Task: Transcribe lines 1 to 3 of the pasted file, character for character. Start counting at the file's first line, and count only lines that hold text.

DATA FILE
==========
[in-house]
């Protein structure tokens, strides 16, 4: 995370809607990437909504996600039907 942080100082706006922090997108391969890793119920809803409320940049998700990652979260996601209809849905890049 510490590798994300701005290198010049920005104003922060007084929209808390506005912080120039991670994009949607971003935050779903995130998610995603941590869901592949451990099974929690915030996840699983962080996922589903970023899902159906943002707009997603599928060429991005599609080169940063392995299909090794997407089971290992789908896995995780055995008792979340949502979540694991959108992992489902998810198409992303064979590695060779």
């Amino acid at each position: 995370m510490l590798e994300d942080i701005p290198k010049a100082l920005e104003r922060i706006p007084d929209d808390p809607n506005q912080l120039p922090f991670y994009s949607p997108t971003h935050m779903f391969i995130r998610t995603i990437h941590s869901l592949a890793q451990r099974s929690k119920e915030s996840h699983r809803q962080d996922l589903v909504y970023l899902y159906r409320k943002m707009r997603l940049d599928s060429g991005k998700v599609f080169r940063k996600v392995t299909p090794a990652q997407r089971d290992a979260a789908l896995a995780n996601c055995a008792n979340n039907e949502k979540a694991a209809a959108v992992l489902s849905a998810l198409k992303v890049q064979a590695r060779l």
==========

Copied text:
[in-house]
């Protein structure tokens, strides 16, 4: 995370809607990437909504996600039907 942080100082706006922090997108391969890793119920809803409320940049998700990652979260996601209809849905890049 510490590798994300701005290198010049920005104003922060007084929209808390506005912080120039991670994009949607971003935050779903995130998610995603941590869901592949451990099974929690915030996840699983962080996922589903970023899902159906943002707009997603599928060429991005599609080169940063392995299909090794997407089971290992789908896995995780055995008792979340949502979540694991959108992992489902998810198409992303064979590695060779």
């Amino acid at each position: 995370m510490l590798e994300d942080i701005p290198k010049a100082l920005e104003r922060i706006p007084d929209d808390p809607n506005q912080l120039p922090f991670y994009s949607p997108t971003h935050m779903f391969i995130r998610t995603i990437h941590s869901l592949a890793q451990r099974s929690k119920e915030s996840h699983r809803q962080d996922l589903v909504y970023l899902y159906r409320k943002m707009r997603l940049d599928s060429g991005k998700v599609f080169r940063k996600v392995t299909p090794a990652q997407r089971d290992a979260a789908l896995a995780n996601c055995a008792n979340n039907e949502k979540a694991a209809a959108v992992l489902s849905a998810l198409k992303v890049q064979a590695r060779l």